Photo of ExxonMobil oil refinery in Jolliet IL by afromusing
Rsesponding to calls from Congress, the New York Attorney General's office has announced it will open an investigation into ExxonMobil for allegedly "organizing a sustained deception campaign disputing climate science.” This may come as no surprise, as Greenpeace and others have long asserted that the company has actively sought to confound public discussion on climate change.
But what's new is the allegation that the oil giant's coverup of climate science was initiated in part in response to cutting edge research produced by the company itself.
Separate investigations by Inside Climate News and the Los Angeles Times, reveal that as early as 1979 ExxonMobil dedicated millions in funding for research projects that established a fossil-fuel consumption-climate change connection. In 1982, ExxonMobil researchers released a "corporate primer," confirming that heading off global warming "would require major reductions in fossil fuel combustion" and that "there is concern among some scientific groups that once the effects are measureable, they might not be reversible..." The Los Angeles Times reported that, "Since the late 1970s and into the 1980s, Exxon had been at the forefront of climate change research, funding its own internal science as well as research from outside experts at Columbia University and MIT."
Appearing on Frontline, Inside Climate News senior correspondent Neela Banerjee described the company as "smart people," and "great scientists who saw the writing on the wall."
"Exxon was on the cutting edge of science 40 years ago on climate change," she said, "and they ended up instead leading the denial and clouding of public perceptions of the science of climate change. The change is amazing, and that story that they were doing things differently, that their research was being praised by independent scientists, is not known."
About his time working for the company almost 30 years ago, scientist Edward Garvey elaborated, "Exxon wanted to help to lead where things would go… It saw it as an opportunity to lead in the science and the discussion. Had Exxon continued in that role there wouldn't have been such a cacophony of anti-climate voices on the issues… It didn’t happen, but I really think that was their intention when I was working there."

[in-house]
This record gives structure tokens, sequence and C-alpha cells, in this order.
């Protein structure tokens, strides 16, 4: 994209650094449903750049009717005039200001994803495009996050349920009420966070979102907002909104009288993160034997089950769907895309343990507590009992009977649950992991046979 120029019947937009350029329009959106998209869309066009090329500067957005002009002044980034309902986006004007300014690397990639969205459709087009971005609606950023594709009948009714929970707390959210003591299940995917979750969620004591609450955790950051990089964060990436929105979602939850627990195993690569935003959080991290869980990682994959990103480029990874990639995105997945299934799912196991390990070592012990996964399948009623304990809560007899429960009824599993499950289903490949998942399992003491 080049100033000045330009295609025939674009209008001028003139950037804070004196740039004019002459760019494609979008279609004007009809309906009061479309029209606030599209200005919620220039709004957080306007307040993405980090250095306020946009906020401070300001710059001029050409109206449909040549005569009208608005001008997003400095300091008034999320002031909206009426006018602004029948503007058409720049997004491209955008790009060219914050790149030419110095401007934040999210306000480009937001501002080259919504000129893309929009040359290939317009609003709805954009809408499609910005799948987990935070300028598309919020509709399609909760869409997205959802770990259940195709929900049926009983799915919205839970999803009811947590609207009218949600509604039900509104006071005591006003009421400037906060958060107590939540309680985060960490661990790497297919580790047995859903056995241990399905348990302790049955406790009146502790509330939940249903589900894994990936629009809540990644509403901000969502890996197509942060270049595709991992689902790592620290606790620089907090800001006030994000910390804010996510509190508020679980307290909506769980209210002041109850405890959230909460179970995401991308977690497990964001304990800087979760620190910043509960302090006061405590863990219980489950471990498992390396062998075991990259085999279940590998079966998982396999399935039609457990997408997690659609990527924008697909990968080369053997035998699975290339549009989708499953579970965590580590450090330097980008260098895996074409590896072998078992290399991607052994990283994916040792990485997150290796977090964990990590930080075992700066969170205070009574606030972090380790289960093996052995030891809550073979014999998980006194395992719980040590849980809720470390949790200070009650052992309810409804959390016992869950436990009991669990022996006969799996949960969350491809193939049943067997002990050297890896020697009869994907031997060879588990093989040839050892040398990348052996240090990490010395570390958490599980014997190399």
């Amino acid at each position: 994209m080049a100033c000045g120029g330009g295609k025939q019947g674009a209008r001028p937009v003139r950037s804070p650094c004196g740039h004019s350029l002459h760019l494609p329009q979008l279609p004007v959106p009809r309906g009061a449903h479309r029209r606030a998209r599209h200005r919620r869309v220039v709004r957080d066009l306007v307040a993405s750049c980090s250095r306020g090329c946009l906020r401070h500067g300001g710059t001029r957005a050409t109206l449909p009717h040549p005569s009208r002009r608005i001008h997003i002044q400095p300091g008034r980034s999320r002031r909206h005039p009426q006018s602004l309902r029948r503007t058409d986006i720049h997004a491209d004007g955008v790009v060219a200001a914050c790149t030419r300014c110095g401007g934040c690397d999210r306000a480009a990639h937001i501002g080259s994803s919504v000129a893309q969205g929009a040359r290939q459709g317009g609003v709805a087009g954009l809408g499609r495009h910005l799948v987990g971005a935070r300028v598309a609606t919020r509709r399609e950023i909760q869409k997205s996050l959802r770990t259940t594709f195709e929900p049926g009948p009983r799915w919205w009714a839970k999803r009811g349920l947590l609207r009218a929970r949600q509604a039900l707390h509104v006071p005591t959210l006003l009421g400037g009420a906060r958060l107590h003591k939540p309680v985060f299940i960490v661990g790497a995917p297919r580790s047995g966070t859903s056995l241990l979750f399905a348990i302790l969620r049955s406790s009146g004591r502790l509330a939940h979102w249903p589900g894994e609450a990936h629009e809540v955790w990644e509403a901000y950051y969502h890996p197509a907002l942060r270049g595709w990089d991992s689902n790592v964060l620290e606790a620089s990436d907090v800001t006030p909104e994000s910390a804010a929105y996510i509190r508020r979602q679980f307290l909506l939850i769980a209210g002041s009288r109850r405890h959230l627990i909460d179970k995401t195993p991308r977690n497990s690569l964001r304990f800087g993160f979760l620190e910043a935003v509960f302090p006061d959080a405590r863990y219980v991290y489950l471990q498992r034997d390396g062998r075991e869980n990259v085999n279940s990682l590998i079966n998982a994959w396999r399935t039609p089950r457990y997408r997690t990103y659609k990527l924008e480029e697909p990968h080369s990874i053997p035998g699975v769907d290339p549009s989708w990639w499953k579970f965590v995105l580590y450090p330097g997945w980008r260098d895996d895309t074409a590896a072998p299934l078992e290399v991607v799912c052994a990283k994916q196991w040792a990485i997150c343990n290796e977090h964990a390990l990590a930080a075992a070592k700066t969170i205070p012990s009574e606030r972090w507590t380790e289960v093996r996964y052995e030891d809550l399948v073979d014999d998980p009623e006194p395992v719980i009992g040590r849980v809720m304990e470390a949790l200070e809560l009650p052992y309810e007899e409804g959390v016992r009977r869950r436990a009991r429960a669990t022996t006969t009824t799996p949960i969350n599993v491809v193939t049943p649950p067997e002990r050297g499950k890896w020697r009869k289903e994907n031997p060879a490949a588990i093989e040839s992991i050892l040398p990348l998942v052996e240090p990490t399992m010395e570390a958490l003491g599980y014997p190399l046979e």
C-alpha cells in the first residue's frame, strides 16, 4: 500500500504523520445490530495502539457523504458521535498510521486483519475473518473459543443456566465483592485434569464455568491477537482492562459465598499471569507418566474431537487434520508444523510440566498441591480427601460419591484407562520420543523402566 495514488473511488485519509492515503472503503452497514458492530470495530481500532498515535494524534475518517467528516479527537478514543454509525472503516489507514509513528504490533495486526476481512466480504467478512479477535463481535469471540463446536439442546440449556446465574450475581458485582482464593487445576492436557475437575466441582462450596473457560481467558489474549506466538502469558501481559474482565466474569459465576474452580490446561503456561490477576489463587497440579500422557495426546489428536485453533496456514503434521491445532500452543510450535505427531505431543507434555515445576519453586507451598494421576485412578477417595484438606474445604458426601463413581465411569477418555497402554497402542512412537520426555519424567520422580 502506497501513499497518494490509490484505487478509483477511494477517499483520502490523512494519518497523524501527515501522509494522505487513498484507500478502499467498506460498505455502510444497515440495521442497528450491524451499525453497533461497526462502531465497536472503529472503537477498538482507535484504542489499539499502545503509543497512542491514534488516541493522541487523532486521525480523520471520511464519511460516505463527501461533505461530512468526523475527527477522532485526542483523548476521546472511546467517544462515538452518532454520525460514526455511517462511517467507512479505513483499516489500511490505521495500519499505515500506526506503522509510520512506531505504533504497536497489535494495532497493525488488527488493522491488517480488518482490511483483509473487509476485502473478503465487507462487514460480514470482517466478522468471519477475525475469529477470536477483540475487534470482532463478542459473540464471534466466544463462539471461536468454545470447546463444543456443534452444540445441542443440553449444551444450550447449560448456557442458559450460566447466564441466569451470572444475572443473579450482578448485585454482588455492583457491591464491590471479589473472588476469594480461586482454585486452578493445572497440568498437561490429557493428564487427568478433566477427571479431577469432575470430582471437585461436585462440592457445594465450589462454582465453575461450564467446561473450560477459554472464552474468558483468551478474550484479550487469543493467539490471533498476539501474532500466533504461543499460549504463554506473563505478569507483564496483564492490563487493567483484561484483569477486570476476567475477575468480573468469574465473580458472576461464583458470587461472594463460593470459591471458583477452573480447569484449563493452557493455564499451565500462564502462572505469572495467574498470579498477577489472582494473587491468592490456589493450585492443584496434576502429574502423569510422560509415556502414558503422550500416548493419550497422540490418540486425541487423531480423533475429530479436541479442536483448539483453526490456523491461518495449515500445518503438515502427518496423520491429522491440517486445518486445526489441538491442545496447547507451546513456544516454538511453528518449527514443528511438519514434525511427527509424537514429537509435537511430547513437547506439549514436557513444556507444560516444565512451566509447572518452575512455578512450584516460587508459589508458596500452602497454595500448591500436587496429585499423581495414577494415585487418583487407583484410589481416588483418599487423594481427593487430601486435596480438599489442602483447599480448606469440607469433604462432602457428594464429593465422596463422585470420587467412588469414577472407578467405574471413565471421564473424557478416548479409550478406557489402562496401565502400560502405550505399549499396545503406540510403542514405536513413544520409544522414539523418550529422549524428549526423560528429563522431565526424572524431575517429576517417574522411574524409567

According to a report in The Guardian, Ted Lieu and Mark DeSaulnier, two Democratic members of Congress from California who had called for the ExxonMobil investigation, wrote to the U.S. Department of Justice:
ExxonMobil’s apparent behavior is similar to cigarette companies that repeatedly denied harm from tobacco and spread uncertainty and misinformation to the public. We ask that the DoJ similarly investigate Exxon for organizing a sustained deception campaign disputing climate science and failing to disclose truthful information to investors and the public.
Richard Keil, a spokesman for Exxon, rejected the allegations from Lieu and DeSaulnier, telling the The Guardian “This is complete bullshit.”
Greenpeace's investigation of the role of ExxonMobil in funding climate change deniers led to an interactive website, ExxonSecrets.org, where visitors can select people and organizations and view the charted connections between dozens of organizations, funding streams, and climate-denying experts active in the decades-long, $30 million effort.
Under pressure from activists and shareholders the oil company pledged to stop funding climate change denial in 2007. But the Guardian recently reported that, since 2007, the oil company's financial records show that it has given $1.87 million to Republicans in Congress who deny climate change and an additional $454,000 to the American Legislative Exchange Council (ALEC), a group of corporations and state lawmakers which has produced a raft of anti-renewable-energy legislation.
As disheartening as these allegations are, they do help to explain something of the confusion about and resistance to climate change science over the past three decades. Although this latest twist in the ExxonMobil saga will do little to restore public confidence in science, it can serve as reminder of the importance of well-funded and transparent public research.